Thanks! I looked that up, I may order it through my local Grainger. A little cheaper than an electric gauge, I just need decide if I want to see it in the cab or not.
 

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No problem. Yeah thats the olny pain with it. That you have to have the rig running and poke your head under there to see the guage. Assuming your filter is on the outside frame rail. Mines been on there for several years and I just take my thumb to the glass and you can read it just fine. What ever thats worth. But in all honestly Ive never seen the guage go into the danger zone. But its a nice feature to quick check the opp pressure. I swear by these aftermaket spin on kits. I made one for my dads expedition. Hes pushing 240K on the original tranny. Of course with reg maintenance. I just think it catches more junk than that screen door the call a internal transmission filter. :)
 

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Discussion Starter #7
What pressure do you normally see?
 

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On the guage itself its always halfway in the green even with a new filter. So I cant really give you a number.
 

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Discussion Starter #9
Here is the Flow Rates for the BT839 & the BT839-10 from Baldwin Filters.



As you can see the BT839 flows more fluid than the BT839-10. With that and the requirements for the cooler flow test, I would think that there should be no problem at all using either filter. The BT839-10 looks to flow about half the amount of the BT839 at pressures between 5 & 10 psi. The cooler flow test only calls out 1 gallon per minute for the flow. Both of these will exceed that, so that is what I am basing my opinion on. If the fluid pressure is between 10-15 psi the flow rate of 21-25 GPM is more than sufficient. I am by no means an engineer or physics major, so if those assumptions are wrong please let me know.

From what lance1955 has posted; He is seeing around 10 psi on his gauge with a new filter. This is the pressure from the cooler (unfiltered fluid). I will need to install a pressure gauge on the outlet side of the filter to measure pressure loss between the inlet and outlet ports.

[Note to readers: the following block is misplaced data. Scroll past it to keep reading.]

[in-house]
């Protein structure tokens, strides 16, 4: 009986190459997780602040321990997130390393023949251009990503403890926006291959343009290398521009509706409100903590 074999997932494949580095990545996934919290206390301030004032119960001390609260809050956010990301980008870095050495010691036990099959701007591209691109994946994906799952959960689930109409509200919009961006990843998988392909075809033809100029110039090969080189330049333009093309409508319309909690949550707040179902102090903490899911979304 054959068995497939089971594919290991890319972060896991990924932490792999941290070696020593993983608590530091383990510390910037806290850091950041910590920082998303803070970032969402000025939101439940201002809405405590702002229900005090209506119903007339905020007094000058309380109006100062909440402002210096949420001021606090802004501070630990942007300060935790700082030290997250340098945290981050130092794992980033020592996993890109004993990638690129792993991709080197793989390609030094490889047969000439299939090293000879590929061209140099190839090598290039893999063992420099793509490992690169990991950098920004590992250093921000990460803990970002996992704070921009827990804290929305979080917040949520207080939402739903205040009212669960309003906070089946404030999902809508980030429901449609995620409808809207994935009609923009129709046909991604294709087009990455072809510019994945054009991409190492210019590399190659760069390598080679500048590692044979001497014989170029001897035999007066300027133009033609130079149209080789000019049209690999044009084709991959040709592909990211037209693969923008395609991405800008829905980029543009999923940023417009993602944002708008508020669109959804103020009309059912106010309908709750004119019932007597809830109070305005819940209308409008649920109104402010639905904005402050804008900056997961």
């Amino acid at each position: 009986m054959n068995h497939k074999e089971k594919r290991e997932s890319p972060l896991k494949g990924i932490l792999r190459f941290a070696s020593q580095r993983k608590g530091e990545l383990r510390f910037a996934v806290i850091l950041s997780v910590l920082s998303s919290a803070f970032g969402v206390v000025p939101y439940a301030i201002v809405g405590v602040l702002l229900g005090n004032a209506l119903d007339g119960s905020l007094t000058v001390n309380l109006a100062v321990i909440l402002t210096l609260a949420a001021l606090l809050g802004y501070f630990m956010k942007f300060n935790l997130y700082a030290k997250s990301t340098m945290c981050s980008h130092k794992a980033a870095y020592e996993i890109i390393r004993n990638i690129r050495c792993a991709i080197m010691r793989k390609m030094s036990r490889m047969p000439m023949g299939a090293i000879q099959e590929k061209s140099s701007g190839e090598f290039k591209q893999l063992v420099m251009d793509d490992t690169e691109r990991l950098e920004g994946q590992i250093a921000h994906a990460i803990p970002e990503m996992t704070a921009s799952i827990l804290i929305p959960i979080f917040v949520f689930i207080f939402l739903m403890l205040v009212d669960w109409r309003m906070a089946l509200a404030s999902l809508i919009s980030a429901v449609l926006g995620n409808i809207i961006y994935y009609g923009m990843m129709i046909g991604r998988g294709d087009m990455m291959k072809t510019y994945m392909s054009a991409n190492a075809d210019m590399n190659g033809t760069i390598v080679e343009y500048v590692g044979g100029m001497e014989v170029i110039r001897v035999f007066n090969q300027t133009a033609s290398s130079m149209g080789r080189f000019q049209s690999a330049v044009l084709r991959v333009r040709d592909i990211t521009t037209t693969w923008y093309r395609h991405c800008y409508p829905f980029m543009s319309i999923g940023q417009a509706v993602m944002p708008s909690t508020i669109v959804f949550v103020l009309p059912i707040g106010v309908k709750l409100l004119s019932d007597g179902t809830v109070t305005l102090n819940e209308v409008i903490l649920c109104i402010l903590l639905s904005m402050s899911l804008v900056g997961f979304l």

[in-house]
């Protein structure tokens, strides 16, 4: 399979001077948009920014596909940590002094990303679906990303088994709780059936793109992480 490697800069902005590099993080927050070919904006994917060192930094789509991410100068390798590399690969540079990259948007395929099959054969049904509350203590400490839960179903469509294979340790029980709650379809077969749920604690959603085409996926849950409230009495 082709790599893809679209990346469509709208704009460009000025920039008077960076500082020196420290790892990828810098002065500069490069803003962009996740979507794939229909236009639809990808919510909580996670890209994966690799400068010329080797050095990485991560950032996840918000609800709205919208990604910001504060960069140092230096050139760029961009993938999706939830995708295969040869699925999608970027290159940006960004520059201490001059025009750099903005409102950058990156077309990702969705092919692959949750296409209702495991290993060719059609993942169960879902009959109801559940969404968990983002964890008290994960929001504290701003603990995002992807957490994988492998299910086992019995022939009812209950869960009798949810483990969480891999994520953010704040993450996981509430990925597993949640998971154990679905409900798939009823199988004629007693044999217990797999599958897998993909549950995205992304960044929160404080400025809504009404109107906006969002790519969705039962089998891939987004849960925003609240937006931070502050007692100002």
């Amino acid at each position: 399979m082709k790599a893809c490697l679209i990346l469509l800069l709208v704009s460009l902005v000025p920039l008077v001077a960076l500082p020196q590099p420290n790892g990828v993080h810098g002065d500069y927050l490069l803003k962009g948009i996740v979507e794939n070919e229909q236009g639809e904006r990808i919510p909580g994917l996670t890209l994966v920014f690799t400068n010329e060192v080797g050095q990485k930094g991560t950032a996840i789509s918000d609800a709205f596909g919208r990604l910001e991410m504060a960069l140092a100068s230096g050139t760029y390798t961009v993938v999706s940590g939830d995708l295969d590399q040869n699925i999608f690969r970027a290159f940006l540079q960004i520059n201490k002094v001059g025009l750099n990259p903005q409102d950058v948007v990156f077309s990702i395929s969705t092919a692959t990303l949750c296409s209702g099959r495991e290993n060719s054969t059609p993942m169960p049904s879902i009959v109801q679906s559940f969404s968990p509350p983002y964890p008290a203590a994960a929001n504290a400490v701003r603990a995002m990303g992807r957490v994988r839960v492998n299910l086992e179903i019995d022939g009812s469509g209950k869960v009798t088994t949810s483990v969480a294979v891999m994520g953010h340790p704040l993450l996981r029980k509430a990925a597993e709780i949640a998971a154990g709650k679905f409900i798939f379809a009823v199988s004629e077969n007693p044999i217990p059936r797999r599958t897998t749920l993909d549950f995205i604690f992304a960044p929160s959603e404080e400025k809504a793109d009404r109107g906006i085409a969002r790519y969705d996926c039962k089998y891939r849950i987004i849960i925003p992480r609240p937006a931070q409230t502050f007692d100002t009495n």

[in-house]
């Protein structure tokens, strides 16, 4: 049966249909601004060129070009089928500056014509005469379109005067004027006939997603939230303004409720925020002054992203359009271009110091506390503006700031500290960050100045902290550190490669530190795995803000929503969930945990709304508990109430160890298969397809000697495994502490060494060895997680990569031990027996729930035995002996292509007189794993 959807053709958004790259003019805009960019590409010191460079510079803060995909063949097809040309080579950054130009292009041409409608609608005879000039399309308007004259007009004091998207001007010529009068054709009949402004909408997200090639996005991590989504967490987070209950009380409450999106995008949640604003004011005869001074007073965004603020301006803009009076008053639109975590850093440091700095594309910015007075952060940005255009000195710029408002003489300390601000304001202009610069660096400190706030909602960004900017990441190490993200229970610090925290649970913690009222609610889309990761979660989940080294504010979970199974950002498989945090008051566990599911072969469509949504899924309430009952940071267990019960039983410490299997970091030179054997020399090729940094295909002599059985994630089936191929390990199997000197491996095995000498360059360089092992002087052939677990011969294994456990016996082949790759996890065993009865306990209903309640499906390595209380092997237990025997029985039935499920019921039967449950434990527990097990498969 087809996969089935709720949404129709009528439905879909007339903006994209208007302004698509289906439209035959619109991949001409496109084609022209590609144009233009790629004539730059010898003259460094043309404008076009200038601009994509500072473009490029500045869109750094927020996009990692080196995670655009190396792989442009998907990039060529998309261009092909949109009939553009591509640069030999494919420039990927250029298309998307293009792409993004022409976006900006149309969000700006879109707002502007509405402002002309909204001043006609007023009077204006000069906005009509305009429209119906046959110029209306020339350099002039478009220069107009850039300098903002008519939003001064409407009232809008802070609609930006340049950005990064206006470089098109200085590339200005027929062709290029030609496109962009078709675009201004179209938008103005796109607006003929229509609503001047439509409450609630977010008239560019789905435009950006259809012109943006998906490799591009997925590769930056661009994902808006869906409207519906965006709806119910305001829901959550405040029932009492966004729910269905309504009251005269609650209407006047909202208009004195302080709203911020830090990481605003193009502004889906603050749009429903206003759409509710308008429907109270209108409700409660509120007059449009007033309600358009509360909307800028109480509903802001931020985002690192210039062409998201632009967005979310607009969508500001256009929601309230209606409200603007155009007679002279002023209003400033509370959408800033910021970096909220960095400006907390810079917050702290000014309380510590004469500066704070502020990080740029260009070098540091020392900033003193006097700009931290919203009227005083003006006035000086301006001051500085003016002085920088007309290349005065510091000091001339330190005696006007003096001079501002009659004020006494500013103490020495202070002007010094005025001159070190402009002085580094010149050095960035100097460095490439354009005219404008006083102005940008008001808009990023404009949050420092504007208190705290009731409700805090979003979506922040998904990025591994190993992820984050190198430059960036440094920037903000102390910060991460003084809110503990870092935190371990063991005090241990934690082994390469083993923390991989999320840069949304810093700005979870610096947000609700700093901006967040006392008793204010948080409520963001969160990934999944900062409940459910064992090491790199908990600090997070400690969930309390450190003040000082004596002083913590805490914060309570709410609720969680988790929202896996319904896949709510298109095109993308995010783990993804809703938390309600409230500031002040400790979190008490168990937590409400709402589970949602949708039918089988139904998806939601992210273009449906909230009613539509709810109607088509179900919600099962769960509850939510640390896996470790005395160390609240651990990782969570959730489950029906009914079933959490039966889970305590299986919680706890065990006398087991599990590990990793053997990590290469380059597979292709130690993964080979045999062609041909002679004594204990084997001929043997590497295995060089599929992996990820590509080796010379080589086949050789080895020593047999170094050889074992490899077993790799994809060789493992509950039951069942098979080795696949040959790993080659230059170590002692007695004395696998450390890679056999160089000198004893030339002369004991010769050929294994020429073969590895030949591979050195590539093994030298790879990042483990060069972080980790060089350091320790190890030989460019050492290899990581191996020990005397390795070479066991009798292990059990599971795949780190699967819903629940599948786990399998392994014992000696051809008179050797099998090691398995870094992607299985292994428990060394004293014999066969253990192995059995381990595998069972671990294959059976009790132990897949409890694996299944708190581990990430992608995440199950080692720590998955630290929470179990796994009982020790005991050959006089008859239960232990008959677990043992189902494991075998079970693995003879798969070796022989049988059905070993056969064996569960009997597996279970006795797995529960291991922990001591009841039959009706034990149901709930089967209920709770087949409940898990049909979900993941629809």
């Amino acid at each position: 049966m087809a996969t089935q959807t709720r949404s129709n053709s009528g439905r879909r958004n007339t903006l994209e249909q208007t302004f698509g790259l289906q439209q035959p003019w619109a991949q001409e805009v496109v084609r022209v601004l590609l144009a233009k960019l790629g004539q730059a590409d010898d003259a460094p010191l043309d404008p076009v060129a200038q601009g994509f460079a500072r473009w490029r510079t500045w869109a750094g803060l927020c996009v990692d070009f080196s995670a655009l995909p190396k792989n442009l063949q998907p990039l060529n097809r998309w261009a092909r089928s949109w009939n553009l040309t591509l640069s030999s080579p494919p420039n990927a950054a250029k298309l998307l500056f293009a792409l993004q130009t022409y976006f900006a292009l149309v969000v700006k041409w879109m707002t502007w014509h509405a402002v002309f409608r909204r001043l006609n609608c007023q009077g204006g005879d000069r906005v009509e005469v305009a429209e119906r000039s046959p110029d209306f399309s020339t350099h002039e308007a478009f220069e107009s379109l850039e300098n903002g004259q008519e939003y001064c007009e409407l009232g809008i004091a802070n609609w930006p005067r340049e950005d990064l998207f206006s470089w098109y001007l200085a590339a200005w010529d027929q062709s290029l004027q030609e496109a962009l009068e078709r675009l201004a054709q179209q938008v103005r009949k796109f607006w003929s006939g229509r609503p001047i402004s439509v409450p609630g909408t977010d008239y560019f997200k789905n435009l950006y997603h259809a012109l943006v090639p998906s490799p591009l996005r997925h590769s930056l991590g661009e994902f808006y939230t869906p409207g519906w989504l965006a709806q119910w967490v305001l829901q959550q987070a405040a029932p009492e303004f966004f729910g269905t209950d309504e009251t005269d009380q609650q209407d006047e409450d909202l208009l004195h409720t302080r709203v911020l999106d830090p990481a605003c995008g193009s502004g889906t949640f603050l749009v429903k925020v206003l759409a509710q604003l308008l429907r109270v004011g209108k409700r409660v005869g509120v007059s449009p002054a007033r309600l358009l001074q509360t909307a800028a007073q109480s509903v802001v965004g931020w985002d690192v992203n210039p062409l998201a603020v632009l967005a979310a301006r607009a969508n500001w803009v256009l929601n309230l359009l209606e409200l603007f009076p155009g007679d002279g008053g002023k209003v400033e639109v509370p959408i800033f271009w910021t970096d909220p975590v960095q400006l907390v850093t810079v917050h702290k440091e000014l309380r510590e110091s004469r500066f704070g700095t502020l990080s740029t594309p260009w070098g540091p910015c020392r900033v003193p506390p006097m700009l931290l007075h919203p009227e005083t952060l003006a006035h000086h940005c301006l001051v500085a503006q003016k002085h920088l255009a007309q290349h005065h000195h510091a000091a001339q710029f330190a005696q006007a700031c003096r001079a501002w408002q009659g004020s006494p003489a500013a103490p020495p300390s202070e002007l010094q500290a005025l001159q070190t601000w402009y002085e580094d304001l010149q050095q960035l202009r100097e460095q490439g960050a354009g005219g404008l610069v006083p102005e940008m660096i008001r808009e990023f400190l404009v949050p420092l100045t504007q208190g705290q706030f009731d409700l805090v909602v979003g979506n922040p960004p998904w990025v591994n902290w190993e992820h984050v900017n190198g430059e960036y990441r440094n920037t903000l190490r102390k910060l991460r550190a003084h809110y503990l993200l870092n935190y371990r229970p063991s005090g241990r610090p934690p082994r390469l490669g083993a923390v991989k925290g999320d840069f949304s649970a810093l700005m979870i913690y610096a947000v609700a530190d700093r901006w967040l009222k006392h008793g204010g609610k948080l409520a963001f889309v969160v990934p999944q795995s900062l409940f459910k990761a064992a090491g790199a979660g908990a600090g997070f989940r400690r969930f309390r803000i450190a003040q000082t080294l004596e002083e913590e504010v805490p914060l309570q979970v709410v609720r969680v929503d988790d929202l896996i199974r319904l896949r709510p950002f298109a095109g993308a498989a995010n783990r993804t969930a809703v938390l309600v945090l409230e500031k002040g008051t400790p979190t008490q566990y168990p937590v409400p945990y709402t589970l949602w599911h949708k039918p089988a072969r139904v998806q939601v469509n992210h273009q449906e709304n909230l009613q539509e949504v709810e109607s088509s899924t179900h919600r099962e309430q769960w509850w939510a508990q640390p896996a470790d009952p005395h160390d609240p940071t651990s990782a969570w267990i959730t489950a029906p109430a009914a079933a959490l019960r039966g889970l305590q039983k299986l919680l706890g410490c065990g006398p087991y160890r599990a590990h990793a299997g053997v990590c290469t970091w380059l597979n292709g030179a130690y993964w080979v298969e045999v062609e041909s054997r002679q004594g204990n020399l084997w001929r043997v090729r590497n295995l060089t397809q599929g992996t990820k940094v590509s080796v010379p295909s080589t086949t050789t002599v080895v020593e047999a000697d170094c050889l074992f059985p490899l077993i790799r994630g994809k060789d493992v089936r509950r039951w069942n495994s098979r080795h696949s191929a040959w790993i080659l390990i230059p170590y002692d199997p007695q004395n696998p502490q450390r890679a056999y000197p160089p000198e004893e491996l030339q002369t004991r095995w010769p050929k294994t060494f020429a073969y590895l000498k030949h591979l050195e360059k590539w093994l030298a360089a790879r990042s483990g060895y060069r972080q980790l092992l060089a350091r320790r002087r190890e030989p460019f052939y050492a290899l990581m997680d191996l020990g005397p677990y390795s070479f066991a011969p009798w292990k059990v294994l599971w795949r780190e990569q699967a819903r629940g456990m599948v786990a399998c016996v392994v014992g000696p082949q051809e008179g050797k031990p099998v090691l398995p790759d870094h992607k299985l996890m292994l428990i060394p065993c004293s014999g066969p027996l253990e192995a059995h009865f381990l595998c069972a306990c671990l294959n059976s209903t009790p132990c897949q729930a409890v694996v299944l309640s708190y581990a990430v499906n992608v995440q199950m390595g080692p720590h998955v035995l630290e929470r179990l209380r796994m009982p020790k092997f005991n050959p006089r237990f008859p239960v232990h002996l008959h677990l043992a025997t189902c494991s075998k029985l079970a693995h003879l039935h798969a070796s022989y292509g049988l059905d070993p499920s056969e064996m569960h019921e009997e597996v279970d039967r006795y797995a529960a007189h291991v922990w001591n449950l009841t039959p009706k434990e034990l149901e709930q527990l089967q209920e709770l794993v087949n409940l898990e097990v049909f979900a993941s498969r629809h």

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inlet and outlet

Great job just one question
why did you run the line that comes out of the trans cooler into the inlet side of the filter?
wouldn't it be better to filter hotter oil that comes right out of the trans and send filtered oil through the cooler= better filtering and no particles into the cooler and then you wouldn't have to 180 the outlet line back towards the tranny
 

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Discussion Starter #11
I toyed with the idea of filtering pre-cooler. I had a few concerns when I was putting it together. One was the pre-cooler lines are not as easy to tap into. Would have required modifying the lines. This was not a huge deal but I thought doing it post-cooler would make for an easy install.

Another point is the filter has a built in by-pass, so if it were to get blocked, I would still get debris in my cooler. If I get to that point I would guess the transmission is toast, so a new cooler would be in order anyway.

I installed a temp sensor in the outlet of my filter. The fluid temps are usually about 10-15* cooler than my trans temp sender registers. Filtering the fluid when hotter may have a slight better value, but the filter is rated at a specific micron rating. I cannot see a big difference in the filter capabilities due to the fluid being warmer. Maybe it would, but probably not from what I have found out while researching filters.

I still plan on replacing the rubber line with stainless or aluminum rigid tubing. I just have not had the time to crawl under it and re-do it since I have installed it. Too many other projects going on.